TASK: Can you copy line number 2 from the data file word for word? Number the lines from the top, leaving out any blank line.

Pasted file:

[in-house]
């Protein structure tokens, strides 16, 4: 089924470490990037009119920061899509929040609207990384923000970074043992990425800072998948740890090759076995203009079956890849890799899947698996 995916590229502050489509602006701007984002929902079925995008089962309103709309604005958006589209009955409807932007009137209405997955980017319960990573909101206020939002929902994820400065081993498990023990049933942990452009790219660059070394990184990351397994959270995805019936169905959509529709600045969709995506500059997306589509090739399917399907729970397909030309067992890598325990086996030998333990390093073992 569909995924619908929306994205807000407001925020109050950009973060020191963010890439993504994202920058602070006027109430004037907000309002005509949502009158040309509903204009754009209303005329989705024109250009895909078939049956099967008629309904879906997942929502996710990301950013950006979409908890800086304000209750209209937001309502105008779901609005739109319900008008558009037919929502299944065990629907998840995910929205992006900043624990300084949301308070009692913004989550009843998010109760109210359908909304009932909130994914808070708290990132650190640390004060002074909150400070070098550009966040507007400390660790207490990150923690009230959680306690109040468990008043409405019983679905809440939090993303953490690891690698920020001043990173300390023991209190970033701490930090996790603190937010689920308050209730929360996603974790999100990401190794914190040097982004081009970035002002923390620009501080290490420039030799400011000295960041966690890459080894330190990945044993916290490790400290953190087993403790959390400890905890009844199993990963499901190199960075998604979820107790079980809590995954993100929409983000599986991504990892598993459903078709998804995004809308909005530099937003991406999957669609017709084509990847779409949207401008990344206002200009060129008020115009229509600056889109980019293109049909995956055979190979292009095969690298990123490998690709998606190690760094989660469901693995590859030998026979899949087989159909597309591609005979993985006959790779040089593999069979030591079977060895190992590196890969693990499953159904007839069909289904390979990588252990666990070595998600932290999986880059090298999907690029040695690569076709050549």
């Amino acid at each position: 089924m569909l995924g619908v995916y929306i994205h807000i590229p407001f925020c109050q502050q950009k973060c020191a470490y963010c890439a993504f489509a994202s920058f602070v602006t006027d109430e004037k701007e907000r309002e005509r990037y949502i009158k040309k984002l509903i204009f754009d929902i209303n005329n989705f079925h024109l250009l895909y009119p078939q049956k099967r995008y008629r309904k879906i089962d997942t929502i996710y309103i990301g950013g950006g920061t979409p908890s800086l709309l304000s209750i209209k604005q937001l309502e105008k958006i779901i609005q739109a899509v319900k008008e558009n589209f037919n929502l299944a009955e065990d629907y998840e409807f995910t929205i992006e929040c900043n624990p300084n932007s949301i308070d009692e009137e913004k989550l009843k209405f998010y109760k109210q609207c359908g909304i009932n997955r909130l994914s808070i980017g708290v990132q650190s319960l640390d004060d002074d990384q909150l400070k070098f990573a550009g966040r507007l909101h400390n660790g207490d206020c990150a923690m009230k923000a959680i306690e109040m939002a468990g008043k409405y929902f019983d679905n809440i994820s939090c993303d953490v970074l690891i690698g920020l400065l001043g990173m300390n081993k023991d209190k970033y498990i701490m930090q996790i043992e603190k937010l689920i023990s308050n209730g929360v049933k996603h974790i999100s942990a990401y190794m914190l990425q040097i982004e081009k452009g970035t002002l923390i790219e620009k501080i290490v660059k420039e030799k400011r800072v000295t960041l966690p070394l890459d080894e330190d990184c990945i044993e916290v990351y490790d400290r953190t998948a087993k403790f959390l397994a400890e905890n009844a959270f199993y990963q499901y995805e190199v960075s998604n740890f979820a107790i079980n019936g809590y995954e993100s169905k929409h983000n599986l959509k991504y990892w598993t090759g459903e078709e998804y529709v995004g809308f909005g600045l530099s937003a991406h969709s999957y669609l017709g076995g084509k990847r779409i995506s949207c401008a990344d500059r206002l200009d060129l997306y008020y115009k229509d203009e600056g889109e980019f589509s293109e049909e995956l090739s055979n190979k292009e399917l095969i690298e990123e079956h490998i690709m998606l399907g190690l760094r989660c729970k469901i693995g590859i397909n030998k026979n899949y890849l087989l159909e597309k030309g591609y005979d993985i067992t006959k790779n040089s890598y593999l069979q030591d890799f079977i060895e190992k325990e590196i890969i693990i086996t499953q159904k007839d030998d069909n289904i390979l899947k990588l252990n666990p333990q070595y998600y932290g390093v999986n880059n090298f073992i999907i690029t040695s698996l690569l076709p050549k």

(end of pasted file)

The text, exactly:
């Protein structure tokens, strides 16, 4: 089924470490990037009119920061899509929040609207990384923000970074043992990425800072998948740890090759076995203009079956890849890799899947698996 995916590229502050489509602006701007984002929902079925995008089962309103709309604005958006589209009955409807932007009137209405997955980017319960990573909101206020939002929902994820400065081993498990023990049933942990452009790219660059070394990184990351397994959270995805019936169905959509529709600045969709995506500059997306589509090739399917399907729970397909030309067992890598325990086996030998333990390093073992 569909995924619908929306994205807000407001925020109050950009973060020191963010890439993504994202920058602070006027109430004037907000309002005509949502009158040309509903204009754009209303005329989705024109250009895909078939049956099967008629309904879906997942929502996710990301950013950006979409908890800086304000209750209209937001309502105008779901609005739109319900008008558009037919929502299944065990629907998840995910929205992006900043624990300084949301308070009692913004989550009843998010109760109210359908909304009932909130994914808070708290990132650190640390004060002074909150400070070098550009966040507007400390660790207490990150923690009230959680306690109040468990008043409405019983679905809440939090993303953490690891690698920020001043990173300390023991209190970033701490930090996790603190937010689920308050209730929360996603974790999100990401190794914190040097982004081009970035002002923390620009501080290490420039030799400011000295960041966690890459080894330190990945044993916290490790400290953190087993403790959390400890905890009844199993990963499901190199960075998604979820107790079980809590995954993100929409983000599986991504990892598993459903078709998804995004809308909005530099937003991406999957669609017709084509990847779409949207401008990344206002200009060129008020115009229509600056889109980019293109049909995956055979190979292009095969690298990123490998690709998606190690760094989660469901693995590859030998026979899949087989159909597309591609005979993985006959790779040089593999069979030591079977060895190992590196890969693990499953159904007839069909289904390979990588252990666990070595998600932290999986880059090298999907690029040695690569076709050549």